Marchesi di Barolo - Out of love for Barolo

Barolo-Botschafer mit Tradition: Ernesto, Valentina, Anna und Davide Abbona / Credits: Marchesi di Barolo
Barolo-Botschafer mit Tradition: Ernesto, Valentina, Anna und Davide Abbona / Credits: Marchesi di Barolo

The story of Marchesi di Barolo is a love story that has been going on for more than 200 years. It began in 1807, when the Marchese di Barolo, Carlo Tancredi Falletti, fell in love with the French aristocrat Juliette Colbert de Maulévrier.

 

After her marriage to the Marchese di Barolo, Juliette Colbert de Maulévrier fell in love again – but her husband had no reason to be jealous, as the object of her passion was the Nebbiolo vine. It was Juliette Colbert de Maulévrier who recognised the potential of the vines on the soils of lime, clay, marl and tufa in the Piedmont microclimate. She set up the wine cellar and named the wine after its place of origin, according to the French tradition.

She thus brought Italy’s most prestigious wine to the world – Barolo. Many other vintners and even more wine lovers have also fallen in love with the wine. The Marchese di Barolo, and also his wife, were both very committed to the welfare of their fellow men. They built several schools, a home for young mothers, used parts of the Palazzo di Barolo in Turin as a home for workers’ children, and founded a monastery.

However, in 1864, the Marchesa, now called Giulia di Barolo Falletti, died childless, thus ending the line of the Marchesi di Barolo. Her material inheritance was put into the Opera Pia Barolo Foundation which was set up to continue her charitable work. She also left behind her love of Barolo as a legacy that is accessible to everyone.

Pietro Abbona received a great deal from this intangible legacy. In 1895, he began working in his father‘s winery, but his dream was the Marchesi di Barolowinery. He wanted to go to the place where Barolo had started out and from where it began its triumphal advance to become the wine of kings. In 1929, Pietro Abbona finally achieved his dream and, together with his brother Ernesto and their sisters Celestina and Marina, acquired the winery.

His arrival not only brought a new lustre to the famous producer, it also ushered in a new era for Barolo. For proven Barolo-specialists such as Massimo Martinelli, Pietro Abbona is the first of the pioneers of Barolo. He succeeded in spreading the reputation of Barolo far beyond its Piedmont home. He dealt reverently with the legacy that he was now able to continue. His great respect for the creators of Barolo is especially evident in the cellar. Pietro Abbona kept and cherished the wine barrels in which Marchesa Giulia created Barolo from Nebbiolo gapes. This legacy has been preserved to this day. Five of the winery‘s very first barrels are still used for ageing the wines. It is as though the Barolo held by the ‘botti della marchesa’ for two centuries had given them something of its longevity.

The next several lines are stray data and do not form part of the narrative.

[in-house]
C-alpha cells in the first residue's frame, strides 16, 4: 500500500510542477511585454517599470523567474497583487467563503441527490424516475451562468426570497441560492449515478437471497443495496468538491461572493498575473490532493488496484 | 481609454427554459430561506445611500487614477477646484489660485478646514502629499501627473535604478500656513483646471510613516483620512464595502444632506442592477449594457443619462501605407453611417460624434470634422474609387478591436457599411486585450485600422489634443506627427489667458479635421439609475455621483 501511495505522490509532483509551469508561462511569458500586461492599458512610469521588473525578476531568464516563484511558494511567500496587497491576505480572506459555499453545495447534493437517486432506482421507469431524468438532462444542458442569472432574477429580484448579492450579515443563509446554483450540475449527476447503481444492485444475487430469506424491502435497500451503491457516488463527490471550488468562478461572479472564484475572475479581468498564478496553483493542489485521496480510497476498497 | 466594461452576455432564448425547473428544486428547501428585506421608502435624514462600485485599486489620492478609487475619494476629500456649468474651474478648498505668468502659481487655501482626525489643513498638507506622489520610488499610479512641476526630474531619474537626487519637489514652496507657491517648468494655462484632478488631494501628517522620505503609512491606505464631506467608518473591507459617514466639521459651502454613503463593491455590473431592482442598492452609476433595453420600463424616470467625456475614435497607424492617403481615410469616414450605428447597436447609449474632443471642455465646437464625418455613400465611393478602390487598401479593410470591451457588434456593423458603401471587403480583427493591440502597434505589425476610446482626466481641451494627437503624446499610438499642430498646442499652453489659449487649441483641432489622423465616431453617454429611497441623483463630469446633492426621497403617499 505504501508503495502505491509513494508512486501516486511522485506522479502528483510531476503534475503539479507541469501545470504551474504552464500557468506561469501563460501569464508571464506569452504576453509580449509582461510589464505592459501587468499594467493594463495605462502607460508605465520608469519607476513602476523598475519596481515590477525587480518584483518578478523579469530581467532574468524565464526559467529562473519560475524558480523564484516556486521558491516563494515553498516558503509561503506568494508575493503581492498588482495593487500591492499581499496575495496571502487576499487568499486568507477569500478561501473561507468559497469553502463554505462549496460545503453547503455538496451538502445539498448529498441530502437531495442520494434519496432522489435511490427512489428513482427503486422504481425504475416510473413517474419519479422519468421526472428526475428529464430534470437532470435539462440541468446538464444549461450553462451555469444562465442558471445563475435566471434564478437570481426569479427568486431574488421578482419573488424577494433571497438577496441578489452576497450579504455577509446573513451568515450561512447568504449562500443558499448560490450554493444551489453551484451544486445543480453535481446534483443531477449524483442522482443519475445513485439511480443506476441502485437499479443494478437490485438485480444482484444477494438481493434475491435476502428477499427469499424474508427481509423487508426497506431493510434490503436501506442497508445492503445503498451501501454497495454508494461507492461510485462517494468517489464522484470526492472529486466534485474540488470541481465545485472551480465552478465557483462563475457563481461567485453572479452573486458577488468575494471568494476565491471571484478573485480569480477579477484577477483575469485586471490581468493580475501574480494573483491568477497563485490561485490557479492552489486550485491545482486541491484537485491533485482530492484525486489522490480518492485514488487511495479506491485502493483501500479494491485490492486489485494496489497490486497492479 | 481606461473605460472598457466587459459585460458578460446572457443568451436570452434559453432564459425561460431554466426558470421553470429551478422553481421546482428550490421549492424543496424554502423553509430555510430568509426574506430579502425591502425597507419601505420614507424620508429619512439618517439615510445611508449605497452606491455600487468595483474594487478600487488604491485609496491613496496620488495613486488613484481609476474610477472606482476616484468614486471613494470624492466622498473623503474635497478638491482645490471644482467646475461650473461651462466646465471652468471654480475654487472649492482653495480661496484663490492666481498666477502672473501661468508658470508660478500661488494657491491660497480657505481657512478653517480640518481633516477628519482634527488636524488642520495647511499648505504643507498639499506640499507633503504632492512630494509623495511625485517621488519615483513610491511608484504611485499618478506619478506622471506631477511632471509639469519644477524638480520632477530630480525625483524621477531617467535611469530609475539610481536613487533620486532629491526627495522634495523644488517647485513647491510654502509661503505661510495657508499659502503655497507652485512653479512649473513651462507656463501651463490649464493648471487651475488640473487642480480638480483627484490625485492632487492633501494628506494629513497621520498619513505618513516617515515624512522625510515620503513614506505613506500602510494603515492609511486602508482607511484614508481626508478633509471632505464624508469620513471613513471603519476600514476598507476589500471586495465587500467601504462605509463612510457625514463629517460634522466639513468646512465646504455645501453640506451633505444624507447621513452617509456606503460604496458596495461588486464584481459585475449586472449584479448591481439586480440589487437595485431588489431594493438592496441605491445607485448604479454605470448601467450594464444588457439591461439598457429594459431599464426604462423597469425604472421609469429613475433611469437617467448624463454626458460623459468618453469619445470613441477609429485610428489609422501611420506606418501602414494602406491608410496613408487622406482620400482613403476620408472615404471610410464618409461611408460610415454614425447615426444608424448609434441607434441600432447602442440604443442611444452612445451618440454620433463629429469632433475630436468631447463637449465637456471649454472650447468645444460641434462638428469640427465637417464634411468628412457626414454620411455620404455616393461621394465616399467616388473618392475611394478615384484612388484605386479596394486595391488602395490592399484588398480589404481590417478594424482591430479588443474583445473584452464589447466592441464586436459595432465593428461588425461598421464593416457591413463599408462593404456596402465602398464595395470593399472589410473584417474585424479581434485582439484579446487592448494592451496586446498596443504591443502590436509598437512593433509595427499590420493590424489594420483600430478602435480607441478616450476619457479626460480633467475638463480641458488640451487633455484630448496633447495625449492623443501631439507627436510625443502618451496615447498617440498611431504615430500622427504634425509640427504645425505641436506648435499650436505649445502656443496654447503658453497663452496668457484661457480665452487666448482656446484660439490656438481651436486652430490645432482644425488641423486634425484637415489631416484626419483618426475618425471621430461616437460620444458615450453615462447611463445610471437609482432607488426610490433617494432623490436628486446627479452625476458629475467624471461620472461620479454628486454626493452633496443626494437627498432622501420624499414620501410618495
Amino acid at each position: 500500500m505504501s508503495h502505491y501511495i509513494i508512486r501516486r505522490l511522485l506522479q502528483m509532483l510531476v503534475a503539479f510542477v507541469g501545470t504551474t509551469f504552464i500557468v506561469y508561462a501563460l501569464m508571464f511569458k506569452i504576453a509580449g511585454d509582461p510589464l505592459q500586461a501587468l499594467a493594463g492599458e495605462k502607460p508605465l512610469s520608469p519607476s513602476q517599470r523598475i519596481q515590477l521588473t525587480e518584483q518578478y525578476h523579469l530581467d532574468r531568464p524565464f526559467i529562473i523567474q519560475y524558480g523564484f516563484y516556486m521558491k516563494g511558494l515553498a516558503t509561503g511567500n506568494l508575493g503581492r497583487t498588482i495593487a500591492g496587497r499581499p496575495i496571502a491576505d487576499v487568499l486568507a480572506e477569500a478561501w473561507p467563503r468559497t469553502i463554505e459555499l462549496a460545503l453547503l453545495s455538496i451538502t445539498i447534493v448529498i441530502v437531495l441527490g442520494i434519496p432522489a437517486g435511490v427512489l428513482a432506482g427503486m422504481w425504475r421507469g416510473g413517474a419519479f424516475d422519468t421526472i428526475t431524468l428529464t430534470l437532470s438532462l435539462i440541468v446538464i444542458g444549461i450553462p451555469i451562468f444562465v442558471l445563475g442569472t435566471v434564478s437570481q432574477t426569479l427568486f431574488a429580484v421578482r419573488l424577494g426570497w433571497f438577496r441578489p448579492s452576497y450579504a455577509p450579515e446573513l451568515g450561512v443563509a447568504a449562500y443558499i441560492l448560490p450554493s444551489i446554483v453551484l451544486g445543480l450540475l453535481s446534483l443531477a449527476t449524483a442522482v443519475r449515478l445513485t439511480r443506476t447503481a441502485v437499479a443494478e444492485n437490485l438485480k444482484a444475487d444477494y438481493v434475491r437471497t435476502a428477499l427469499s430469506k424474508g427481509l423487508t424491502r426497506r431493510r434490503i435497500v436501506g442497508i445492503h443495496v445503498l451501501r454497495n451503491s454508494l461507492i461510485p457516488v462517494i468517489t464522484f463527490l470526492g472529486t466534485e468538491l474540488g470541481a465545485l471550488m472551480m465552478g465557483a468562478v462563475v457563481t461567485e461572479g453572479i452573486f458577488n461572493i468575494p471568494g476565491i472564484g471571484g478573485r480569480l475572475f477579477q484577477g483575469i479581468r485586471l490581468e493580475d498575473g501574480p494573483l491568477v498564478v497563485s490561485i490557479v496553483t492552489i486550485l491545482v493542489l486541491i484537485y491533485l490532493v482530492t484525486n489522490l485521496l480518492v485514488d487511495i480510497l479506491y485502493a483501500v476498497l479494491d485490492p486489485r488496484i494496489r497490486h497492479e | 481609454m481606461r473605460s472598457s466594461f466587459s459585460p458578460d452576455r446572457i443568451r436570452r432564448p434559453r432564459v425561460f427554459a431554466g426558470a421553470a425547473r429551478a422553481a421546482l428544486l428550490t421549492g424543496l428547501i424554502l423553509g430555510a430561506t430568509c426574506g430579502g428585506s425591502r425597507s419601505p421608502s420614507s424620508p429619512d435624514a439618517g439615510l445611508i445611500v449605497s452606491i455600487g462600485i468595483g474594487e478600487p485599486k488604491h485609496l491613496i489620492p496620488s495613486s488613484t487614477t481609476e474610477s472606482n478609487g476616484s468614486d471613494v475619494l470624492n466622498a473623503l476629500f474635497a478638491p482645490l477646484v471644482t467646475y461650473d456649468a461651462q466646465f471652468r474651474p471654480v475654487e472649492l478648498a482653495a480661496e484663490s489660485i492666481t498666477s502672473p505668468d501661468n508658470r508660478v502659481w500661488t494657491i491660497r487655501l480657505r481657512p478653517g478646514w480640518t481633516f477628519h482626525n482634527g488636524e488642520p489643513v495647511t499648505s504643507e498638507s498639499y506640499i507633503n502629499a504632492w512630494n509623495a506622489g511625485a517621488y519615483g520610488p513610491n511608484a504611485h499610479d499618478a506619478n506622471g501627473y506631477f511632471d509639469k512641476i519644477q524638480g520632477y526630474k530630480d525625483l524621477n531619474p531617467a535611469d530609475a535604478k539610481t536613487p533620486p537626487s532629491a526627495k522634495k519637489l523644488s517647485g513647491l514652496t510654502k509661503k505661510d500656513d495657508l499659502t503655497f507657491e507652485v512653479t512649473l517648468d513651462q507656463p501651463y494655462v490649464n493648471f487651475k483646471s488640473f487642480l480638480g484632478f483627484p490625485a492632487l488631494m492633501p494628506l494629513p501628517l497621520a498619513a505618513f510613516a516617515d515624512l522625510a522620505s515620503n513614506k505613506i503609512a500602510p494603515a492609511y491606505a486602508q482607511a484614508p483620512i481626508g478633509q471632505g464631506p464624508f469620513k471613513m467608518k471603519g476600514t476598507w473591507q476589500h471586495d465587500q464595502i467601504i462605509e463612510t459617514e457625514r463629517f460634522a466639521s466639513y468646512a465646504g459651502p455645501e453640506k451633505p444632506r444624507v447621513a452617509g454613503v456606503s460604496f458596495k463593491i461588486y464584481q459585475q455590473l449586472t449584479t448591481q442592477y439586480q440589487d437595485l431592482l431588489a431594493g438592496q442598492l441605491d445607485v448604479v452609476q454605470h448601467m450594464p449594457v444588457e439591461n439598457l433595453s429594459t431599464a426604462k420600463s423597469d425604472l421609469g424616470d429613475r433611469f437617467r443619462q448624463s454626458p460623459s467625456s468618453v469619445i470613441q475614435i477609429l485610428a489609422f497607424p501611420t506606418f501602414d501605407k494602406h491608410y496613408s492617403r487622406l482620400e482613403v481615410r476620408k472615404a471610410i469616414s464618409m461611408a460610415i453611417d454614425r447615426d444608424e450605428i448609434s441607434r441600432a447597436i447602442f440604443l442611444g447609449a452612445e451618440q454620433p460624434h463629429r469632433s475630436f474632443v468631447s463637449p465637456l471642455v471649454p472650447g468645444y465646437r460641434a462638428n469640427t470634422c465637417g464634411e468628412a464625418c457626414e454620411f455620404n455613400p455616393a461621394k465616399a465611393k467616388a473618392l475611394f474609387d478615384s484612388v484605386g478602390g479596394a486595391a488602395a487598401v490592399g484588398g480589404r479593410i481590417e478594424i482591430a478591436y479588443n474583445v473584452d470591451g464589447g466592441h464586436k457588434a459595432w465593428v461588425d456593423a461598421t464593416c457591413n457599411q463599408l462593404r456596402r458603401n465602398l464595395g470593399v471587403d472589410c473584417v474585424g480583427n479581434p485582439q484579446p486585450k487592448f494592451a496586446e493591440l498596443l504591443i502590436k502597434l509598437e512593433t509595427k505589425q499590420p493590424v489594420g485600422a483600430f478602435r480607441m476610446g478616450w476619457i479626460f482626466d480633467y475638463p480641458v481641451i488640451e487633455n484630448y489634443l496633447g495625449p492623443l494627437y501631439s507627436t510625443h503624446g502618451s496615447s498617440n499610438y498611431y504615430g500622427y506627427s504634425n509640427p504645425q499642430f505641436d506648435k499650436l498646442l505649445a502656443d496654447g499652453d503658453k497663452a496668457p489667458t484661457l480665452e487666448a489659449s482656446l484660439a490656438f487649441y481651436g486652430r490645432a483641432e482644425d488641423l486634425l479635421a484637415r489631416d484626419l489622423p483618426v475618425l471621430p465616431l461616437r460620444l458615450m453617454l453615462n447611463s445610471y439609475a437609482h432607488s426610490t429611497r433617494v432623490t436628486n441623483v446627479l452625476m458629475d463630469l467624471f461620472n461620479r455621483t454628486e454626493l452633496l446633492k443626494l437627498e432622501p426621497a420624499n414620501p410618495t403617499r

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The love of Barolo has been passed on within the Abbona family from one generation to the next. Anna and Ernesto Abbona are the fifth generation to manage the winery. While Ernesto takes care of the production and management, Anna is a tireless ambassador for Barolo and represents the wines on numerous trips. Their children are also ready to continue the family history. Their son Davide is taking his winemaking education further at university, while their daughter Valentina is now fully involved in marketing the estate. She previously spent a year in Asia in order to gain a better understanding of the local market.

The Abbonas are proud of their heritage and the fact that the wines of Marchesi di Barolo are still among the best examples from the region and are highly sought after around the world. Their motto is to combine tradition and evolution. As Pietro Abbona was, they are committed to the traditional methods but, at the same time, they want to present Barolo in a contemporary way. A beautiful way for visitors to the winery to enjoy it is to spend time in the restaurant created by Anna Abbona. The winery is a tourist magnet in Piedmont, attracting 40,000 visitors each year who then take their love of Barolo, fostered here, back home with them.

The family’s bond with Barolo starts with the vines. The aim is to promote the biodiversity of the vineyard. This will give the soil vitality and fertility, benefiting the vines and ultimately the wine. A particular challenge for the winegrower are the historic crus. It is a vocation for the vintner to transfer the uniqueness of these sites into the wine. This requires a close familiarity with the land and a lot of flexibility in the cellar in order to be able to respond to each of the crus – and Marchesi di Barolo boasts some of the most prestigious crus in the Barolo area: Cannubi is a site characterised by lime, which is protected from extreme weather conditions by the surrounding hills. Coste di Rose is a very steep site with a high quartzite content. Sarmassa faces south-east and has very stony soil.

The wines originating from these sites have an extremely long life. The family is especially proud of this longevity of Barolo. Here too, the family is maintaining its traditional heritage, keeping in its cellar several bottles from the 19th century. At special tasting events, these antique wines radiate the magic of Barolo to wine lovers.

Cantine dei Marchesi di Barolo

S.P.A.
Via Alba, 12
12060 Barolo CN
Italy
Tel. +39 0173 564400
Tel. +39 0173 564444

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